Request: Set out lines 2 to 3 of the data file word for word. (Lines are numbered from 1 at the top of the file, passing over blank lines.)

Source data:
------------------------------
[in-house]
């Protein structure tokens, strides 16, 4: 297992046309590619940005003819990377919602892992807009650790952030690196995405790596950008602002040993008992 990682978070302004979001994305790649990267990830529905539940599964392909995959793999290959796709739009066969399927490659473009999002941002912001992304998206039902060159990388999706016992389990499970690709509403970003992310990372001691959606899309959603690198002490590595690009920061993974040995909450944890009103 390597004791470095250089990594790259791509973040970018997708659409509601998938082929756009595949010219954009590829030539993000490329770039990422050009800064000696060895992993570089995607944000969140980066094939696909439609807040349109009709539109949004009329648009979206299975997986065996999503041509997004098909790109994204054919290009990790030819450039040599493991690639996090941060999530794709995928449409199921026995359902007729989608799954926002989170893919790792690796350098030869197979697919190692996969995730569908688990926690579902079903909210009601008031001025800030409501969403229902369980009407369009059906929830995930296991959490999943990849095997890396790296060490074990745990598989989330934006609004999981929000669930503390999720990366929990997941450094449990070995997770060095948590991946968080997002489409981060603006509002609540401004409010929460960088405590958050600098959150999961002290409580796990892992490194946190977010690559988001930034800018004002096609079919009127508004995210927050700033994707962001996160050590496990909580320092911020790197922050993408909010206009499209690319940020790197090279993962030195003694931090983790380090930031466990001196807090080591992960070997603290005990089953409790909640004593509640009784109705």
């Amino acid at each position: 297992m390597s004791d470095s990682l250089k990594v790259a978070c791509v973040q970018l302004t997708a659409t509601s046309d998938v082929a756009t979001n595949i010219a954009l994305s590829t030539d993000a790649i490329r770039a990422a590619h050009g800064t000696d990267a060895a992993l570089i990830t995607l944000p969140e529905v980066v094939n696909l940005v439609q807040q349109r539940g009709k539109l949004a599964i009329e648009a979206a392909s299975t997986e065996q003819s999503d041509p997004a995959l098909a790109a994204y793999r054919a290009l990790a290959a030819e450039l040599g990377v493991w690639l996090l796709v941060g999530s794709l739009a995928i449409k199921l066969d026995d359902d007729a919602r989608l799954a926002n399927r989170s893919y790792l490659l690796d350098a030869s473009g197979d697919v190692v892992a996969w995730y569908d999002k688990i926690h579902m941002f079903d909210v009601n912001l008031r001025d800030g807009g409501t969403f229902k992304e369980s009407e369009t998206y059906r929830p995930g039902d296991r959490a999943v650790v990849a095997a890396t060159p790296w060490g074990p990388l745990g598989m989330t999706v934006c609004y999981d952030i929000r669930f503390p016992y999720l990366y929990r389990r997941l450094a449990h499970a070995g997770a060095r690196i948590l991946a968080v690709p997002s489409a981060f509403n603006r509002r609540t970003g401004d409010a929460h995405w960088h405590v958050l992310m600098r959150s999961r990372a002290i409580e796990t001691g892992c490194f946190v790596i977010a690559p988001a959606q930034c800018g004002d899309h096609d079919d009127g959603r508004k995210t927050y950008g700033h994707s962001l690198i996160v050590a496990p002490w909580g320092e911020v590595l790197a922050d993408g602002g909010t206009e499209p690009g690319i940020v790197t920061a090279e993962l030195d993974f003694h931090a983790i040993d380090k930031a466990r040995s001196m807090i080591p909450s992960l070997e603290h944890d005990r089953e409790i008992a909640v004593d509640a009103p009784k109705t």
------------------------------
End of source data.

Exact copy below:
């Protein structure tokens, strides 16, 4: 297992046309590619940005003819990377919602892992807009650790952030690196995405790596950008602002040993008992 990682978070302004979001994305790649990267990830529905539940599964392909995959793999290959796709739009066969399927490659473009999002941002912001992304998206039902060159990388999706016992389990499970690709509403970003992310990372001691959606899309959603690198002490590595690009920061993974040995909450944890009103 390597004791470095250089990594790259791509973040970018997708659409509601998938082929756009595949010219954009590829030539993000490329770039990422050009800064000696060895992993570089995607944000969140980066094939696909439609807040349109009709539109949004009329648009979206299975997986065996999503041509997004098909790109994204054919290009990790030819450039040599493991690639996090941060999530794709995928449409199921026995359902007729989608799954926002989170893919790792690796350098030869197979697919190692996969995730569908688990926690579902079903909210009601008031001025800030409501969403229902369980009407369009059906929830995930296991959490999943990849095997890396790296060490074990745990598989989330934006609004999981929000669930503390999720990366929990997941450094449990070995997770060095948590991946968080997002489409981060603006509002609540401004409010929460960088405590958050600098959150999961002290409580796990892992490194946190977010690559988001930034800018004002096609079919009127508004995210927050700033994707962001996160050590496990909580320092911020790197922050993408909010206009499209690319940020790197090279993962030195003694931090983790380090930031466990001196807090080591992960070997603290005990089953409790909640004593509640009784109705």
């Amino acid at each position: 297992m390597s004791d470095s990682l250089k990594v790259a978070c791509v973040q970018l302004t997708a659409t509601s046309d998938v082929a756009t979001n595949i010219a954009l994305s590829t030539d993000a790649i490329r770039a990422a590619h050009g800064t000696d990267a060895a992993l570089i990830t995607l944000p969140e529905v980066v094939n696909l940005v439609q807040q349109r539940g009709k539109l949004a599964i009329e648009a979206a392909s299975t997986e065996q003819s999503d041509p997004a995959l098909a790109a994204y793999r054919a290009l990790a290959a030819e450039l040599g990377v493991w690639l996090l796709v941060g999530s794709l739009a995928i449409k199921l066969d026995d359902d007729a919602r989608l799954a926002n399927r989170s893919y790792l490659l690796d350098a030869s473009g197979d697919v190692v892992a996969w995730y569908d999002k688990i926690h579902m941002f079903d909210v009601n912001l008031r001025d800030g807009g409501t969403f229902k992304e369980s009407e369009t998206y059906r929830p995930g039902d296991r959490a999943v650790v990849a095997a890396t060159p790296w060490g074990p990388l745990g598989m989330t999706v934006c609004y999981d952030i929000r669930f503390p016992y999720l990366y929990r389990r997941l450094a449990h499970a070995g997770a060095r690196i948590l991946a968080v690709p997002s489409a981060f509403n603006r509002r609540t970003g401004d409010a929460h995405w960088h405590v958050l992310m600098r959150s999961r990372a002290i409580e796990t001691g892992c490194f946190v790596i977010a690559p988001a959606q930034c800018g004002d899309h096609d079919d009127g959603r508004k995210t927050y950008g700033h994707s962001l690198i996160v050590a496990p002490w909580g320092e911020v590595l790197a922050d993408g602002g909010t206009e499209p690009g690319i940020v790197t920061a090279e993962l030195d993974f003694h931090a983790i040993d380090k930031a466990r040995s001196m807090i080591p909450s992960l070997e603290h944890d005990r089953e409790i008992a909640v004593d509640a009103p009784k109705t």